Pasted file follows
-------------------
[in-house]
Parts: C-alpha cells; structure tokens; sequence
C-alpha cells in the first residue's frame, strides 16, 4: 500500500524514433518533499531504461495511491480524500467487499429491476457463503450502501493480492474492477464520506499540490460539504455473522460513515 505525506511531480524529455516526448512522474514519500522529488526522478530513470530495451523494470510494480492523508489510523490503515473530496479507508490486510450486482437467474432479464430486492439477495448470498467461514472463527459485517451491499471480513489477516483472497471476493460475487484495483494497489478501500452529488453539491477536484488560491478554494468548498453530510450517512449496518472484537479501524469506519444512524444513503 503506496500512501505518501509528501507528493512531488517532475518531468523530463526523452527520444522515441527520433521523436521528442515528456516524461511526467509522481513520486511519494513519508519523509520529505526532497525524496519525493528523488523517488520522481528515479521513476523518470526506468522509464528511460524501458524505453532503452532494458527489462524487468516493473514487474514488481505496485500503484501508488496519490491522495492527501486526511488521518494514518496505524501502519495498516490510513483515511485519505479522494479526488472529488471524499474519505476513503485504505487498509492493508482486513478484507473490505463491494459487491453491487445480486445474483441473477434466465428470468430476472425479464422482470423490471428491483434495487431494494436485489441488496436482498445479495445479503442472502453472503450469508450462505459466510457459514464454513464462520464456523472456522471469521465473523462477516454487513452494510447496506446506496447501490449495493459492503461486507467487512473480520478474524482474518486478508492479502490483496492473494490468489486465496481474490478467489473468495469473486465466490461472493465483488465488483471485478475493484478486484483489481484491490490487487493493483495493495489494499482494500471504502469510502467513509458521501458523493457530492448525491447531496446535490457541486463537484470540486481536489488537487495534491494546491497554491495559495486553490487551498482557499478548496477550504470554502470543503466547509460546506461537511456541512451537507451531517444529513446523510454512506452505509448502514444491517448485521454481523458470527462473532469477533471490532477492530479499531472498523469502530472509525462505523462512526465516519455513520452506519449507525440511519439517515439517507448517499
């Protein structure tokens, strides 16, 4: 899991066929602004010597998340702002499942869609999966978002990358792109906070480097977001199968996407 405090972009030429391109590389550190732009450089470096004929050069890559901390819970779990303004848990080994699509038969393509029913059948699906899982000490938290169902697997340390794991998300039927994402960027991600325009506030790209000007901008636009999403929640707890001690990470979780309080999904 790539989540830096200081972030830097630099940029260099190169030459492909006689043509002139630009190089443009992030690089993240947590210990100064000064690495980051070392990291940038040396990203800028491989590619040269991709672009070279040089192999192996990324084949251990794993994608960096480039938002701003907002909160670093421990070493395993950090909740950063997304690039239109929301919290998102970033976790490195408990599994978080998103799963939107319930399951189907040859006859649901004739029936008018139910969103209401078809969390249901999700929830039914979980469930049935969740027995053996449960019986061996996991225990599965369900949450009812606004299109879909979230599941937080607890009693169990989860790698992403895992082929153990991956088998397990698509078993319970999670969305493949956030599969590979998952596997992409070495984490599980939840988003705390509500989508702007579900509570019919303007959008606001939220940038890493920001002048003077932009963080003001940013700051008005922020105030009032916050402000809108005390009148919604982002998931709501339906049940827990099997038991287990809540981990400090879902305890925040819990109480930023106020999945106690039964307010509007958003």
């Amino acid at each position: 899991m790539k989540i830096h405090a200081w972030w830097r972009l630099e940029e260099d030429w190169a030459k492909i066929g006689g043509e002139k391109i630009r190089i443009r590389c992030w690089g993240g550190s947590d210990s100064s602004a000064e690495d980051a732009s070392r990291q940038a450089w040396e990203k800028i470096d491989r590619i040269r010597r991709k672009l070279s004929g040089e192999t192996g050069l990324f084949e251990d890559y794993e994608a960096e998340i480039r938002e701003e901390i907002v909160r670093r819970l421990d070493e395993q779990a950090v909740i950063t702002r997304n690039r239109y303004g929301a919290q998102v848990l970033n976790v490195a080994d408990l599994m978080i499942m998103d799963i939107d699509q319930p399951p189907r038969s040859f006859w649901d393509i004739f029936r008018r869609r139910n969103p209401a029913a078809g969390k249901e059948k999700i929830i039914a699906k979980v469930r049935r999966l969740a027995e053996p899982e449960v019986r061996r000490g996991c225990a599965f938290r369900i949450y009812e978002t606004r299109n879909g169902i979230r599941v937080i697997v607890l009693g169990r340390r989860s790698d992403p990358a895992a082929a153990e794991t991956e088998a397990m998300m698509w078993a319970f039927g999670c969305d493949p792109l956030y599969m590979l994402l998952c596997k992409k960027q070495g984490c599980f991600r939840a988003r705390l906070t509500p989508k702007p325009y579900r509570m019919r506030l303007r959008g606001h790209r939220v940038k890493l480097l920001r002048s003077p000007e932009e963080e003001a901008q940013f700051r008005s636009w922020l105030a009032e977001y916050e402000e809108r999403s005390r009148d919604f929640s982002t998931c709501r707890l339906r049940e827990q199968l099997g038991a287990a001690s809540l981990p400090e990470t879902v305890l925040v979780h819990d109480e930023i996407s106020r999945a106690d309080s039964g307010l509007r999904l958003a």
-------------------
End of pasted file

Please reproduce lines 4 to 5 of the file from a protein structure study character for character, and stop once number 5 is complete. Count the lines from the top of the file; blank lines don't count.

């Protein structure tokens, strides 16, 4: 899991066929602004010597998340702002499942869609999966978002990358792109906070480097977001199968996407 405090972009030429391109590389550190732009450089470096004929050069890559901390819970779990303004848990080994699509038969393509029913059948699906899982000490938290169902697997340390794991998300039927994402960027991600325009506030790209000007901008636009999403929640707890001690990470979780309080999904 790539989540830096200081972030830097630099940029260099190169030459492909006689043509002139630009190089443009992030690089993240947590210990100064000064690495980051070392990291940038040396990203800028491989590619040269991709672009070279040089192999192996990324084949251990794993994608960096480039938002701003907002909160670093421990070493395993950090909740950063997304690039239109929301919290998102970033976790490195408990599994978080998103799963939107319930399951189907040859006859649901004739029936008018139910969103209401078809969390249901999700929830039914979980469930049935969740027995053996449960019986061996996991225990599965369900949450009812606004299109879909979230599941937080607890009693169990989860790698992403895992082929153990991956088998397990698509078993319970999670969305493949956030599969590979998952596997992409070495984490599980939840988003705390509500989508702007579900509570019919303007959008606001939220940038890493920001002048003077932009963080003001940013700051008005922020105030009032916050402000809108005390009148919604982002998931709501339906049940827990099997038991287990809540981990400090879902305890925040819990109480930023106020999945106690039964307010509007958003």
């Amino acid at each position: 899991m790539k989540i830096h405090a200081w972030w830097r972009l630099e940029e260099d030429w190169a030459k492909i066929g006689g043509e002139k391109i630009r190089i443009r590389c992030w690089g993240g550190s947590d210990s100064s602004a000064e690495d980051a732009s070392r990291q940038a450089w040396e990203k800028i470096d491989r590619i040269r010597r991709k672009l070279s004929g040089e192999t192996g050069l990324f084949e251990d890559y794993e994608a960096e998340i480039r938002e701003e901390i907002v909160r670093r819970l421990d070493e395993q779990a950090v909740i950063t702002r997304n690039r239109y303004g929301a919290q998102v848990l970033n976790v490195a080994d408990l599994m978080i499942m998103d799963i939107d699509q319930p399951p189907r038969s040859f006859w649901d393509i004739f029936r008018r869609r139910n969103p209401a029913a078809g969390k249901e059948k999700i929830i039914a699906k979980v469930r049935r999966l969740a027995e053996p899982e449960v019986r061996r000490g996991c225990a599965f938290r369900i949450y009812e978002t606004r299109n879909g169902i979230r599941v937080i697997v607890l009693g169990r340390r989860s790698d992403p990358a895992a082929a153990e794991t991956e088998a397990m998300m698509w078993a319970f039927g999670c969305d493949p792109l956030y599969m590979l994402l998952c596997k992409k960027q070495g984490c599980f991600r939840a988003r705390l906070t509500p989508k702007p325009y579900r509570m019919r506030l303007r959008g606001h790209r939220v940038k890493l480097l920001r002048s003077p000007e932009e963080e003001a901008q940013f700051r008005s636009w922020l105030a009032e977001y916050e402000e809108r999403s005390r009148d919604f929640s982002t998931c709501r707890l339906r049940e827990q199968l099997g038991a287990a001690s809540l981990p400090e990470t879902v305890l925040v979780h819990d109480e930023i996407s106020r999945a106690d309080s039964g307010l509007r999904l958003a």